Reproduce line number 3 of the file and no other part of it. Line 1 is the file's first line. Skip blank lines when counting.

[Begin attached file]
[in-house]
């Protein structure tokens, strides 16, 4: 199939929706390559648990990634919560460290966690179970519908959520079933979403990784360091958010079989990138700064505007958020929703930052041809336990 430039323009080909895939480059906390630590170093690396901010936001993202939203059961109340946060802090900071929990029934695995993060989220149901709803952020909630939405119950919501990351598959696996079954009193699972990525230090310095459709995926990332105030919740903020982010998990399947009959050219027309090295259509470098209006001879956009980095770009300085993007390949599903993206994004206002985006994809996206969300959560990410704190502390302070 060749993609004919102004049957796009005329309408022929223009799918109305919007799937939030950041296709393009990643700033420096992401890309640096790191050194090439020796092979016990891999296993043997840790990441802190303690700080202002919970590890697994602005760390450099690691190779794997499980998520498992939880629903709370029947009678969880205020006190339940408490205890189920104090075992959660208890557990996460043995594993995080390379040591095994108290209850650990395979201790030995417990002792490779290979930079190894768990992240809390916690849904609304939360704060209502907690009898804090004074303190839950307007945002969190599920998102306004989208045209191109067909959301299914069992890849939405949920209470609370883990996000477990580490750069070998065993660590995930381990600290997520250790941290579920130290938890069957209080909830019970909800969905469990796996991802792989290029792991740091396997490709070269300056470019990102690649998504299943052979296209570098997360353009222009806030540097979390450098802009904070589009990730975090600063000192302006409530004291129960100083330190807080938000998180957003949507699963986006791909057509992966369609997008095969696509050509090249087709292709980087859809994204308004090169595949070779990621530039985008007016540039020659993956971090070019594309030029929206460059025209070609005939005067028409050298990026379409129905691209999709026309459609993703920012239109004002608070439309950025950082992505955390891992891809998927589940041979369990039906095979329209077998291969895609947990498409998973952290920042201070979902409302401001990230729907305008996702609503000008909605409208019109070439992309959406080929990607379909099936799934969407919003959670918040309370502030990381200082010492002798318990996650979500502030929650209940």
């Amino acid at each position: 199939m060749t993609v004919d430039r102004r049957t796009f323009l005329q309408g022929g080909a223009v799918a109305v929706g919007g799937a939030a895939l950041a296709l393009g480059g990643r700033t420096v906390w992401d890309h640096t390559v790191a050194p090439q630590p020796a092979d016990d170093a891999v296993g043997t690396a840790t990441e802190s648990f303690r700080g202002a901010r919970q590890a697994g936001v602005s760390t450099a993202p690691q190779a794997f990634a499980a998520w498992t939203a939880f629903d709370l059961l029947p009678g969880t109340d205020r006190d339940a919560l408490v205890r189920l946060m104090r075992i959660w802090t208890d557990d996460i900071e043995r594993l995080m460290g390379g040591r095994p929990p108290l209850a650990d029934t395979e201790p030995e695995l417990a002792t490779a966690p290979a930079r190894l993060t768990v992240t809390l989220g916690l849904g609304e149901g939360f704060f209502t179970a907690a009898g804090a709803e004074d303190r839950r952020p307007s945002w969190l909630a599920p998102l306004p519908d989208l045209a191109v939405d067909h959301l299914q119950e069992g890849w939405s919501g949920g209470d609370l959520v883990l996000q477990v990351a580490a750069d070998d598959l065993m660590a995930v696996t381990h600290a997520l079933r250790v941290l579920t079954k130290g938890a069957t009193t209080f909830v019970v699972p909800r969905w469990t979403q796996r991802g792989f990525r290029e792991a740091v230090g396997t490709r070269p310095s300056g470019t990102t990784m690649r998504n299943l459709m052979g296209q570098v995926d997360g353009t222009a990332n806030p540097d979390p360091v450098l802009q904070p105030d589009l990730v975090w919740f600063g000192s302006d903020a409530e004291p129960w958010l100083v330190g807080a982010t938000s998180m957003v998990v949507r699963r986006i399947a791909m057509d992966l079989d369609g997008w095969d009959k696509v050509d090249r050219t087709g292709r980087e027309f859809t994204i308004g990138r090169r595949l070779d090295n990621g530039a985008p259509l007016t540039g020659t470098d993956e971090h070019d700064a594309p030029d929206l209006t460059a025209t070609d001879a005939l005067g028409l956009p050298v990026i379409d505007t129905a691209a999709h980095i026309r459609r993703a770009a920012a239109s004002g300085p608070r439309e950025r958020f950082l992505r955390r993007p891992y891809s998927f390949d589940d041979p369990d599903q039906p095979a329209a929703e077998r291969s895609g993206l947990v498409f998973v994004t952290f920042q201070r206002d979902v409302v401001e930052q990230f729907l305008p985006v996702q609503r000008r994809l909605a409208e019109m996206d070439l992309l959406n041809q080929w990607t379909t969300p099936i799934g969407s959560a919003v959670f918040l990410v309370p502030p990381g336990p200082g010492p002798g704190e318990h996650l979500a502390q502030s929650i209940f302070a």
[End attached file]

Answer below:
């Amino acid at each position: 199939m060749t993609v004919d430039r102004r049957t796009f323009l005329q309408g022929g080909a223009v799918a109305v929706g919007g799937a939030a895939l950041a296709l393009g480059g990643r700033t420096v906390w992401d890309h640096t390559v790191a050194p090439q630590p020796a092979d016990d170093a891999v296993g043997t690396a840790t990441e802190s648990f303690r700080g202002a901010r919970q590890a697994g936001v602005s760390t450099a993202p690691q190779a794997f990634a499980a998520w498992t939203a939880f629903d709370l059961l029947p009678g969880t109340d205020r006190d339940a919560l408490v205890r189920l946060m104090r075992i959660w802090t208890d557990d996460i900071e043995r594993l995080m460290g390379g040591r095994p929990p108290l209850a650990d029934t395979e201790p030995e695995l417990a002792t490779a966690p290979a930079r190894l993060t768990v992240t809390l989220g916690l849904g609304e149901g939360f704060f209502t179970a907690a009898g804090a709803e004074d303190r839950r952020p307007s945002w969190l909630a599920p998102l306004p519908d989208l045209a191109v939405d067909h959301l299914q119950e069992g890849w939405s919501g949920g209470d609370l959520v883990l996000q477990v990351a580490a750069d070998d598959l065993m660590a995930v696996t381990h600290a997520l079933r250790v941290l579920t079954k130290g938890a069957t009193t209080f909830v019970v699972p909800r969905w469990t979403q796996r991802g792989f990525r290029e792991a740091v230090g396997t490709r070269p310095s300056g470019t990102t990784m690649r998504n299943l459709m052979g296209q570098v995926d997360g353009t222009a990332n806030p540097d979390p360091v450098l802009q904070p105030d589009l990730v975090w919740f600063g000192s302006d903020a409530e004291p129960w958010l100083v330190g807080a982010t938000s998180m957003v998990v949507r699963r986006i399947a791909m057509d992966l079989d369609g997008w095969d009959k696509v050509d090249r050219t087709g292709r980087e027309f859809t994204i308004g990138r090169r595949l070779d090295n990621g530039a985008p259509l007016t540039g020659t470098d993956e971090h070019d700064a594309p030029d929206l209006t460059a025209t070609d001879a005939l005067g028409l956009p050298v990026i379409d505007t129905a691209a999709h980095i026309r459609r993703a770009a920012a239109s004002g300085p608070r439309e950025r958020f950082l992505r955390r993007p891992y891809s998927f390949d589940d041979p369990d599903q039906p095979a329209a929703e077998r291969s895609g993206l947990v498409f998973v994004t952290f920042q201070r206002d979902v409302v401001e930052q990230f729907l305008p985006v996702q609503r000008r994809l909605a409208e019109m996206d070439l992309l959406n041809q080929w990607t379909t969300p099936i799934g969407s959560a919003v959670f918040l990410v309370p502030p990381g336990p200082g010492p002798g704190e318990h996650l979500a502390q502030s929650i209940f302070a």